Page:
regional hydrology and climate. In particular, the long-term negative hydrological balance was
impeded by several short stages with marked increase of precipitation, lasting several decades to a
few centuries (e.g., 8300 - 8200, 6900 - 6700, 6300 - 6100, 5500 - 5400 and 5300 - 5200 cal. BP).
18
Precipitation changes as inferred from δ O data are also documented by increased minerogenic
detritus and higher TOC. We propose that the seasonal pattern of precipitation varied transiently in
western Central Asia during the Holocene, although evaporation changes may also account for the
18
rapid changes observed in δ O data. When the annual water balance was less critical (E >= P), the
excess of water might be ascribed to increased precipitation during cold seasons mainly because
18
winter precipitation has more negative δ O than its summer equivalent. Conversely, when the annual
water balance is negative (E >> P), the moisture was mainly delivered during the warm season, as
between 5000 and 2000 cal. BP. Our results thus imply that moisture sources could have changed as
well during the Holocene. Moisture was delivered as today mainly during summer from the extended
Caspian-Aral Basin and eastern Mediterranean; although Arctic and even North Atlantic seas might be
important moisture sources when seasonal precipitation was dominated by winter precipitation.
Keywords: Holocene, Tien Shan (western Central Asia), oxygen and carbon isotopes, aragonite, hydrological balance, North
Atlantic IRD events
25
QuickLakeH 2014 – An International Workshop on Lakes and Human Interactions, 15 -19 September, Turkey
ESR Analysis and Dating of Fossil Shells
Gamze Bakkal 1, Ülkü Sayın 1,2, Ayhan Özmen 1,2, Arif Delikan 3 and Hükmü Orhan 3
1
Selcuk University, Science Faculty, Department of Physics, Konya, Turkey
Selcuk University, Advanced Technology Research and Application Center, Konya, Turkey
3
Selcuk University, Engineering Faculty, Department of Geology Engineering, Konya, Turkey
2
Contact: [email protected]
Abstract
Fossils are the remains of biological species and are indices of geological age. Electron Spin
Resonance (ESR) dating of carbonate fossils is reliable in the time range from a few hundred to a
million years. Shells are composed of the mineral part, CaCO 3, mostly microcrystalline aragonite or
calcite, and the organic part of the protein. Radicals or defects produced by natural radiation in the
mineral part have been used for dating with ESR. This presentation includes sampling, sample
preparation, ESR analysis and determination of radicals or defects and ESR dating procedure of fossil
shells. In addition to these, the relationship between the impurity associated ESR signals and paleoenvironmental changes or/and climate fluctuations will be discussed.
Keywords: Fossil Shells, ESR Dating, CaCO3
26
QuickLakeH 2014 – An International Workshop on Lakes and Human Interactions, 15 -19 September, Turkey
Palaeoclimatic and palaeoenvironmental changes of Late
Quaternary travertine deposits in Kocabaş Basin, Denizli, SW
Turkey
Ezher Toker 1, M.Sezgül Kayseri-Özer 2 and Mehmet Özkul 1
1
2
Pamukkale University, Geological Engineering Department, 20070, Denizli, Turkey
Institute of Marine Science and Technology, Dokuz Eylul University, Haydar Aliyev Bul. No:100, 35430 İnciraltı-İzmir, Turkey
Contact: [email protected]
Abstract
The aim of this study is to reconstruct the palaeoenvironmental and palaeoclimatic conditions of Late
Quaternary shallow lake travertines in the Kocabaş area located at 30km in the eastern part of the
Denizli Basin. We accomplished, several investigations on the depositional system, geochemistry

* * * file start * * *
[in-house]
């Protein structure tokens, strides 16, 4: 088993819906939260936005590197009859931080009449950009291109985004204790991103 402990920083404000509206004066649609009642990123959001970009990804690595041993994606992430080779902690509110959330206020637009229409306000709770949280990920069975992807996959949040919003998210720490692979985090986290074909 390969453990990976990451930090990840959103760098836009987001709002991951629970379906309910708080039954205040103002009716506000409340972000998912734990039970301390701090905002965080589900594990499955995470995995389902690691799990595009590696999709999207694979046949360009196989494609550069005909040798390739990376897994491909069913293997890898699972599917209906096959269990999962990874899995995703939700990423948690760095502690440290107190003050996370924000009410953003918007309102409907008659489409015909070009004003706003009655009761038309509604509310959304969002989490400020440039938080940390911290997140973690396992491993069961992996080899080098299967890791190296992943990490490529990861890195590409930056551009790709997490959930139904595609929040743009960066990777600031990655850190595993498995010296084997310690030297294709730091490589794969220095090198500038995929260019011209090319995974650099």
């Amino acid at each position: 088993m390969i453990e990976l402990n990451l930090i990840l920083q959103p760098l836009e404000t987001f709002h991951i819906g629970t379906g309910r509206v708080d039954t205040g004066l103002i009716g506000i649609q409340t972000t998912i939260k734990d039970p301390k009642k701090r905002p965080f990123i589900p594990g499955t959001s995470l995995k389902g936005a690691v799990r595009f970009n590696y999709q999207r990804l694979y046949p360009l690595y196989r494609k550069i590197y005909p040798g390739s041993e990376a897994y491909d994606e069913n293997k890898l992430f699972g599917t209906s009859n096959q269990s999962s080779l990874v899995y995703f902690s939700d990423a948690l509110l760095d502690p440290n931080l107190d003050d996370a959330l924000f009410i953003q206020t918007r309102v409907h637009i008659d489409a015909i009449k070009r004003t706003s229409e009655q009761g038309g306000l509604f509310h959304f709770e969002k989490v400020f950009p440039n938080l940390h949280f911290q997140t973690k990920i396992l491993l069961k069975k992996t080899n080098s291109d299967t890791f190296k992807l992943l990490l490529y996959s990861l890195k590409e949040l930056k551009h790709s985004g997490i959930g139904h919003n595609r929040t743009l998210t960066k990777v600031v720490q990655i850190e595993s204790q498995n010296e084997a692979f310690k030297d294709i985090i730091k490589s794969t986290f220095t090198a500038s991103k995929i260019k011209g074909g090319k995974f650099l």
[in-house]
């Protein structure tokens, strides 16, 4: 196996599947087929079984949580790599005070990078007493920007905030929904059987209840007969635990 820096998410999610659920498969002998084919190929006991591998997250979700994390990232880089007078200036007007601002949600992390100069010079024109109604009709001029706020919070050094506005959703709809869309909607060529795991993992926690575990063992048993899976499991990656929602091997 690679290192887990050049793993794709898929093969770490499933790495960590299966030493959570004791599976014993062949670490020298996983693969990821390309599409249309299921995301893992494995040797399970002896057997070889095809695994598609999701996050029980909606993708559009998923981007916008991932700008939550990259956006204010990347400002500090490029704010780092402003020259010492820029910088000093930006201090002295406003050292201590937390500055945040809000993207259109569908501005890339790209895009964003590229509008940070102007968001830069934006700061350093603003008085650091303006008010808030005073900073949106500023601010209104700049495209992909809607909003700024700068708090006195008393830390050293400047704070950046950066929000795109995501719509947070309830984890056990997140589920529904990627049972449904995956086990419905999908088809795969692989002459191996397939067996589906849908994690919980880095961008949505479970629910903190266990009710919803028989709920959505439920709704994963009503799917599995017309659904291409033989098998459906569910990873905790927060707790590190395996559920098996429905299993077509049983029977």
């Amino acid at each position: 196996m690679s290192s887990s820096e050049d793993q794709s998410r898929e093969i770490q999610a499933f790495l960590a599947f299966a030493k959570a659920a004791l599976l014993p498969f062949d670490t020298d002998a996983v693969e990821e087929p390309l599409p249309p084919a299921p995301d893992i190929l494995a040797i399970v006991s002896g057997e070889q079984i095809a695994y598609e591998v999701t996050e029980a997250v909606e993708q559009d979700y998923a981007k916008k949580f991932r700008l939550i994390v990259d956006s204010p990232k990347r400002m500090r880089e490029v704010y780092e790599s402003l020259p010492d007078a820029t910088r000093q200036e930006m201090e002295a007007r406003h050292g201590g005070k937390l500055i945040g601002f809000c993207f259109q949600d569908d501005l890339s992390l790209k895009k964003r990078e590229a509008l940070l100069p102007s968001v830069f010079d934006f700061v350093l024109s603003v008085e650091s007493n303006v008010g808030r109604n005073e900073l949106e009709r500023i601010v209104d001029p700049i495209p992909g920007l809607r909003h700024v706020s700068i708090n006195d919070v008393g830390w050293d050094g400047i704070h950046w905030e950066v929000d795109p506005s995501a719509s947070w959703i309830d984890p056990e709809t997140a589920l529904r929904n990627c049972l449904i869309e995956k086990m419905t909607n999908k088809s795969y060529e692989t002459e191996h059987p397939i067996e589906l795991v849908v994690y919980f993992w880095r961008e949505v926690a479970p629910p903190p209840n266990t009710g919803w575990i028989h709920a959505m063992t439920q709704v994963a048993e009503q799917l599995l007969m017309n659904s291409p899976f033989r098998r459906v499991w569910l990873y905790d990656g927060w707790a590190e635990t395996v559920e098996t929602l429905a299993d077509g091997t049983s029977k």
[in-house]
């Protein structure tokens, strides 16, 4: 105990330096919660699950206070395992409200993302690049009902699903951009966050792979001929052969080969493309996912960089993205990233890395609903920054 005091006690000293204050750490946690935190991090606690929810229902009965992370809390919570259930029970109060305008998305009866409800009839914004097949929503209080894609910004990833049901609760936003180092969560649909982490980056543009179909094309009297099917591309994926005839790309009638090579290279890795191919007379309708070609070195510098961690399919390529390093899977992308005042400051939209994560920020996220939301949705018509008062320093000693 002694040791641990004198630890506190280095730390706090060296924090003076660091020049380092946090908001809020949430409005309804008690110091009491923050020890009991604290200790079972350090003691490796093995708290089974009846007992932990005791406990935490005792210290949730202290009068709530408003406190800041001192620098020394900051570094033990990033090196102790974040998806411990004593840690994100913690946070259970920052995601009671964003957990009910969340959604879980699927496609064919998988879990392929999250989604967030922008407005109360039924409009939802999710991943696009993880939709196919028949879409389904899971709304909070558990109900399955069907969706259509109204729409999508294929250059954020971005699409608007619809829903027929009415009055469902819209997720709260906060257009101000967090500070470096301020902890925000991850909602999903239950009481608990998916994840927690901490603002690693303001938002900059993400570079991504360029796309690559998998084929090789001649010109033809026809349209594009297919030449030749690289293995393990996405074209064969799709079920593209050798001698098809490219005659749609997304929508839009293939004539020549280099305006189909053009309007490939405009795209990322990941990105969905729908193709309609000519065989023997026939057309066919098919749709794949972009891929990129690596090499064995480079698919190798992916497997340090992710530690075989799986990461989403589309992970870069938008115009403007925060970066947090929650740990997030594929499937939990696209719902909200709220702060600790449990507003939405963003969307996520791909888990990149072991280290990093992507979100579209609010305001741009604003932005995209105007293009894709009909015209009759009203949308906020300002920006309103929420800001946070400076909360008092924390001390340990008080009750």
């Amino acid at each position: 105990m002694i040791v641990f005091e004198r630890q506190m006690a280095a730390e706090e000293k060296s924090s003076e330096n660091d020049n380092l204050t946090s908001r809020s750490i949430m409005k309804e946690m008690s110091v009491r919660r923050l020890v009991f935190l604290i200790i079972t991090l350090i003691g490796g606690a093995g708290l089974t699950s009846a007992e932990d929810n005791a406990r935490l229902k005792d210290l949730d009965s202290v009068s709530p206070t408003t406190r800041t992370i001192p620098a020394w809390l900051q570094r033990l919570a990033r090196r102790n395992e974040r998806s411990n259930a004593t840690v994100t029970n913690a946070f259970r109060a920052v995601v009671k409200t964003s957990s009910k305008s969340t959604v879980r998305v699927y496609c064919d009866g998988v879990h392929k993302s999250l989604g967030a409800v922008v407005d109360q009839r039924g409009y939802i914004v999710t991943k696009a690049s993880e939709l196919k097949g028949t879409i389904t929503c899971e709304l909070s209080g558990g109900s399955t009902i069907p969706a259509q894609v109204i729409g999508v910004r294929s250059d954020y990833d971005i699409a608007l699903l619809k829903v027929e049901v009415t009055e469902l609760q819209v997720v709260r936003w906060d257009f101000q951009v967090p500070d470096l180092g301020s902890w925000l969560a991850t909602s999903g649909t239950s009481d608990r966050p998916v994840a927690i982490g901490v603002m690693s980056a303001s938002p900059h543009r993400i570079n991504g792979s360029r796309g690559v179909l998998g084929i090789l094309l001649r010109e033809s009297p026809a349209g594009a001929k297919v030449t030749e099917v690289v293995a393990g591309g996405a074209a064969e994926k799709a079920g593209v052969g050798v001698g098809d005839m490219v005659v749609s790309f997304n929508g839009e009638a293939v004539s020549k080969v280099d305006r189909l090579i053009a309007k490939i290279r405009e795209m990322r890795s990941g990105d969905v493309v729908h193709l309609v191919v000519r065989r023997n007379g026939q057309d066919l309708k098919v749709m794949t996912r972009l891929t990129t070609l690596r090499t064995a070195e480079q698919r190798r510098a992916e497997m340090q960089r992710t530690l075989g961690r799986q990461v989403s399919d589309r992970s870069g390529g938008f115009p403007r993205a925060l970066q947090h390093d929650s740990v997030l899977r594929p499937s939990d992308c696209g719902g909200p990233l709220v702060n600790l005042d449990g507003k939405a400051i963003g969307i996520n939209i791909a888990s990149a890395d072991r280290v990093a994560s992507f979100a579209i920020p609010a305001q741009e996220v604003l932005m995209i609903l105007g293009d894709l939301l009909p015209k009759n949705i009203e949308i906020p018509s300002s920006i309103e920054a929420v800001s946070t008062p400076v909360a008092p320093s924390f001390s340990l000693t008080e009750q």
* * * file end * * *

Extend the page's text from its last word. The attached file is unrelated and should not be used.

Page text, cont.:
(including stable carbon and oxygen isotopes), radiometric age determination (U/Th) and palynology.
Based on field observations the travertine precipitations at Kocabaş can be classified into seven
lithotypes and one erosional horizon, namely: laminated, coated bubble, reed, paper-thin raft,
intraclasts, micritic travertine with gastropods, extra formational pebbles and paleosol layer and these
terrestrial carbonate deposits were mainly precipitated on a depressional depositional system (shallow
lake), which is composed of Flat-pool and Marsh-pool facies. The results of stable carbon and oxygen
18
isotope analyses of the Kocabaş travertines have δ O values from −10.4‰ to −6.4‰ (VPDB) and
13
13
18
δ C values from 1.1‰ to 2.6‰ (VPDB). δ C and δ O values indicate that the waters of the
depositional environment were mainly thermal in origin occasionally mixed with meteoric water.
Travertine deposition at the Kocabaş area occurred during Middle-Late Pleistocene time (i.e., between
181-80 ka) according to the U/Th dating and under a series of climatic changes including glacial and
interglacial intervals. The U-Th dating of horizontally bedded travertines of the Kocabaş area show that
the travertines were deposited in MIS 5 represented by humid /warm period as well as MIS 4 and MIS
6 dry/cold periods. Palynological results obtained from the paleosols, showed on abundance of the
Non-Arboreal percentage-NAP and xerophytic plant (Oleaceae and Quercus evergreen type) which
indicates drought. MIS 6 is represented by grassland species and straws while MIS 5 is represented
by Pinaceae-Pinus and Abies, Quercus, Oleaceae. The studied sections can be correlated to each
other and as claimed by depositional system modelling, Kocabaş travertines are deposited in the
same lacustrine environment during the MIS 6 gacial period and travertine precipitation has continued
to accumulate towards to southwestern part of the Kocabaş Basin until ~80 ka. Thick travertine
deposits formed in the last interglacial period MIS 5. The lake level changes of Kocabaş Basin during
middle-late Pleistocene occured as a result of tectonic and palaeoclimatic effects. The active fault
systems favoured the rise of deep waters that were discharged at the surface as hot springs and may
have had an important role in this movement.